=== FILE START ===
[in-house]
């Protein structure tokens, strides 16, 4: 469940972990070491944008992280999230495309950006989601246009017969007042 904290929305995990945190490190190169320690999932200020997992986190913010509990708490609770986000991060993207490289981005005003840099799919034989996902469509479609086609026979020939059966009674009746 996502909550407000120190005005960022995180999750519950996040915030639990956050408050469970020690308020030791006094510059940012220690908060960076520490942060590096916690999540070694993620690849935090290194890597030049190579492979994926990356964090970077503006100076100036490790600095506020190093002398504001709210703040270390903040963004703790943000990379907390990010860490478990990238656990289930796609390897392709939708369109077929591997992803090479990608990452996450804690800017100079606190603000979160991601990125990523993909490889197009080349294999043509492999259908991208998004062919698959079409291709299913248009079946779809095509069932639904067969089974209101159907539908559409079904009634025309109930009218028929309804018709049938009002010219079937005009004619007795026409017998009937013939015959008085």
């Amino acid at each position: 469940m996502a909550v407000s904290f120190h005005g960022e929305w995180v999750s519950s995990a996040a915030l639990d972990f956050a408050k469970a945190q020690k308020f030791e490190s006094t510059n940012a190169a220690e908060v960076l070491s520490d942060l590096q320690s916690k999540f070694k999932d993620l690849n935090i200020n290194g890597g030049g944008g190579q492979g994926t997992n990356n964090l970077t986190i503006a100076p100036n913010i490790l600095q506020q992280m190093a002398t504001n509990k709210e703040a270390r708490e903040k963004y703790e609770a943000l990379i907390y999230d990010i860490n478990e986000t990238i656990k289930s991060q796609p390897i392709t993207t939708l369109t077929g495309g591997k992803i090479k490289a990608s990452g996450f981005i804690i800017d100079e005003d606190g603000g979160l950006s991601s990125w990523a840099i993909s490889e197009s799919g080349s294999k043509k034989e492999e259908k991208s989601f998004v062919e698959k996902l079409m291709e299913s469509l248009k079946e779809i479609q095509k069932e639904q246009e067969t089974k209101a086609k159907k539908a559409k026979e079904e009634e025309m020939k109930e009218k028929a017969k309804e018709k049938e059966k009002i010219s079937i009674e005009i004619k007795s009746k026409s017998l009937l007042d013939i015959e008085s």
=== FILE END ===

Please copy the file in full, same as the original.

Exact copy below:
[in-house]
């Protein structure tokens, strides 16, 4: 469940972990070491944008992280999230495309950006989601246009017969007042 904290929305995990945190490190190169320690999932200020997992986190913010509990708490609770986000991060993207490289981005005003840099799919034989996902469509479609086609026979020939059966009674009746 996502909550407000120190005005960022995180999750519950996040915030639990956050408050469970020690308020030791006094510059940012220690908060960076520490942060590096916690999540070694993620690849935090290194890597030049190579492979994926990356964090970077503006100076100036490790600095506020190093002398504001709210703040270390903040963004703790943000990379907390990010860490478990990238656990289930796609390897392709939708369109077929591997992803090479990608990452996450804690800017100079606190603000979160991601990125990523993909490889197009080349294999043509492999259908991208998004062919698959079409291709299913248009079946779809095509069932639904067969089974209101159907539908559409079904009634025309109930009218028929309804018709049938009002010219079937005009004619007795026409017998009937013939015959008085």
């Amino acid at each position: 469940m996502a909550v407000s904290f120190h005005g960022e929305w995180v999750s519950s995990a996040a915030l639990d972990f956050a408050k469970a945190q020690k308020f030791e490190s006094t510059n940012a190169a220690e908060v960076l070491s520490d942060l590096q320690s916690k999540f070694k999932d993620l690849n935090i200020n290194g890597g030049g944008g190579q492979g994926t997992n990356n964090l970077t986190i503006a100076p100036n913010i490790l600095q506020q992280m190093a002398t504001n509990k709210e703040a270390r708490e903040k963004y703790e609770a943000l990379i907390y999230d990010i860490n478990e986000t990238i656990k289930s991060q796609p390897i392709t993207t939708l369109t077929g495309g591997k992803i090479k490289a990608s990452g996450f981005i804690i800017d100079e005003d606190g603000g979160l950006s991601s990125w990523a840099i993909s490889e197009s799919g080349s294999k043509k034989e492999e259908k991208s989601f998004v062919e698959k996902l079409m291709e299913s469509l248009k079946e779809i479609q095509k069932e639904q246009e067969t089974k209101a086609k159907k539908a559409k026979e079904e009634e025309m020939k109930e009218k028929a017969k309804e018709k049938e059966k009002i010219s079937i009674e005009i004619k007795s009746k026409s017998l009937l007042d013939i015959e008085s």